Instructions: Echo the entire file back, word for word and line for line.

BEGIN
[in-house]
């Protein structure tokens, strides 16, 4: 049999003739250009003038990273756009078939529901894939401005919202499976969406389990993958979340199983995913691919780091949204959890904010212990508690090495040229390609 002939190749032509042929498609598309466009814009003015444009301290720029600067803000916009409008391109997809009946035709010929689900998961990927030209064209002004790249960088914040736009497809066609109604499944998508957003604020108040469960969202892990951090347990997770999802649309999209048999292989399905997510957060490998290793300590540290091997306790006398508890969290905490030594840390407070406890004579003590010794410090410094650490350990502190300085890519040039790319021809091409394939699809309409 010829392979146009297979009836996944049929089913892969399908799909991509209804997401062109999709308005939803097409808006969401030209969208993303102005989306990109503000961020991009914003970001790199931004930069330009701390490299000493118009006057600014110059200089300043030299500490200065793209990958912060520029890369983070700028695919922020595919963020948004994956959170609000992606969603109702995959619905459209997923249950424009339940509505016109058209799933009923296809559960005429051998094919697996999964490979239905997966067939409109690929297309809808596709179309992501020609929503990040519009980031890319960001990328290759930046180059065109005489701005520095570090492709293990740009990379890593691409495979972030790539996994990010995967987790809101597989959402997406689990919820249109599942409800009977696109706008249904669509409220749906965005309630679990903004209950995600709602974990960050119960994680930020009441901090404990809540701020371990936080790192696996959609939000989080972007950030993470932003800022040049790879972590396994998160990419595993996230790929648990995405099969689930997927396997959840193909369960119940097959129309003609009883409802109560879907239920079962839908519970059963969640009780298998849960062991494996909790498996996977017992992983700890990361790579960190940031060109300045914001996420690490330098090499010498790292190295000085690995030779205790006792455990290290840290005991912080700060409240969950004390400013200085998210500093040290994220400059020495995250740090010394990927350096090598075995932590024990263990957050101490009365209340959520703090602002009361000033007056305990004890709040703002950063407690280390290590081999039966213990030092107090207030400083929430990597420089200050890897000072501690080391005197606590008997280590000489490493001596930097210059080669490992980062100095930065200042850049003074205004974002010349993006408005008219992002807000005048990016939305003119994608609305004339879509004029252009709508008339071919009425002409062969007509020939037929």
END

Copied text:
[in-house]
């Protein structure tokens, strides 16, 4: 049999003739250009003038990273756009078939529901894939401005919202499976969406389990993958979340199983995913691919780091949204959890904010212990508690090495040229390609 002939190749032509042929498609598309466009814009003015444009301290720029600067803000916009409008391109997809009946035709010929689900998961990927030209064209002004790249960088914040736009497809066609109604499944998508957003604020108040469960969202892990951090347990997770999802649309999209048999292989399905997510957060490998290793300590540290091997306790006398508890969290905490030594840390407070406890004579003590010794410090410094650490350990502190300085890519040039790319021809091409394939699809309409 010829392979146009297979009836996944049929089913892969399908799909991509209804997401062109999709308005939803097409808006969401030209969208993303102005989306990109503000961020991009914003970001790199931004930069330009701390490299000493118009006057600014110059200089300043030299500490200065793209990958912060520029890369983070700028695919922020595919963020948004994956959170609000992606969603109702995959619905459209997923249950424009339940509505016109058209799933009923296809559960005429051998094919697996999964490979239905997966067939409109690929297309809808596709179309992501020609929503990040519009980031890319960001990328290759930046180059065109005489701005520095570090492709293990740009990379890593691409495979972030790539996994990010995967987790809101597989959402997406689990919820249109599942409800009977696109706008249904669509409220749906965005309630679990903004209950995600709602974990960050119960994680930020009441901090404990809540701020371990936080790192696996959609939000989080972007950030993470932003800022040049790879972590396994998160990419595993996230790929648990995405099969689930997927396997959840193909369960119940097959129309003609009883409802109560879907239920079962839908519970059963969640009780298998849960062991494996909790498996996977017992992983700890990361790579960190940031060109300045914001996420690490330098090499010498790292190295000085690995030779205790006792455990290290840290005991912080700060409240969950004390400013200085998210500093040290994220400059020495995250740090010394990927350096090598075995932590024990263990957050101490009365209340959520703090602002009361000033007056305990004890709040703002950063407690280390290590081999039966213990030092107090207030400083929430990597420089200050890897000072501690080391005197606590008997280590000489490493001596930097210059080669490992980062100095930065200042850049003074205004974002010349993006408005008219992002807000005048990016939305003119994608609305004339879509004029252009709508008339071919009425002409062969007509020939037929």